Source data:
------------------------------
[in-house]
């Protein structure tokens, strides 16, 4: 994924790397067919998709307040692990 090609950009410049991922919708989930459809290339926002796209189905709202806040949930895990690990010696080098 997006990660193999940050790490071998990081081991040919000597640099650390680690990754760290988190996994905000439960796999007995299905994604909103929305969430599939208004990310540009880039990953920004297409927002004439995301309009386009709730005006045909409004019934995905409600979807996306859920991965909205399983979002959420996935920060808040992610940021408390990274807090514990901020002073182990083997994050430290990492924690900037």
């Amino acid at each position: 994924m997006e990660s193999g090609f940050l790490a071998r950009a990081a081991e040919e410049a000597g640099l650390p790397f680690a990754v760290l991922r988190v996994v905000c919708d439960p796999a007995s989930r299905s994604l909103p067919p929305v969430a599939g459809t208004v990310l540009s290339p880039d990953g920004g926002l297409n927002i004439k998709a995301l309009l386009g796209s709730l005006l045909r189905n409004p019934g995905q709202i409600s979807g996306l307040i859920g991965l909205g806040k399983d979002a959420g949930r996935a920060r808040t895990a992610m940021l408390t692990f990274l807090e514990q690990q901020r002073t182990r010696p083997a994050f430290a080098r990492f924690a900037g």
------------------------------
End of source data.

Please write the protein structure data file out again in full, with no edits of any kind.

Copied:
[in-house]
């Protein structure tokens, strides 16, 4: 994924790397067919998709307040692990 090609950009410049991922919708989930459809290339926002796209189905709202806040949930895990690990010696080098 997006990660193999940050790490071998990081081991040919000597640099650390680690990754760290988190996994905000439960796999007995299905994604909103929305969430599939208004990310540009880039990953920004297409927002004439995301309009386009709730005006045909409004019934995905409600979807996306859920991965909205399983979002959420996935920060808040992610940021408390990274807090514990901020002073182990083997994050430290990492924690900037």
């Amino acid at each position: 994924m997006e990660s193999g090609f940050l790490a071998r950009a990081a081991e040919e410049a000597g640099l650390p790397f680690a990754v760290l991922r988190v996994v905000c919708d439960p796999a007995s989930r299905s994604l909103p067919p929305v969430a599939g459809t208004v990310l540009s290339p880039d990953g920004g926002l297409n927002i004439k998709a995301l309009l386009g796209s709730l005006l045909r189905n409004p019934g995905q709202i409600s979807g996306l307040i859920g991965l909205g806040k399983d979002a959420g949930r996935a920060r808040t895990a992610m940021l408390t692990f990274l807090e514990q690990q901020r002073t182990r010696p083997a994050f430290a080098r990492f924690a900037g």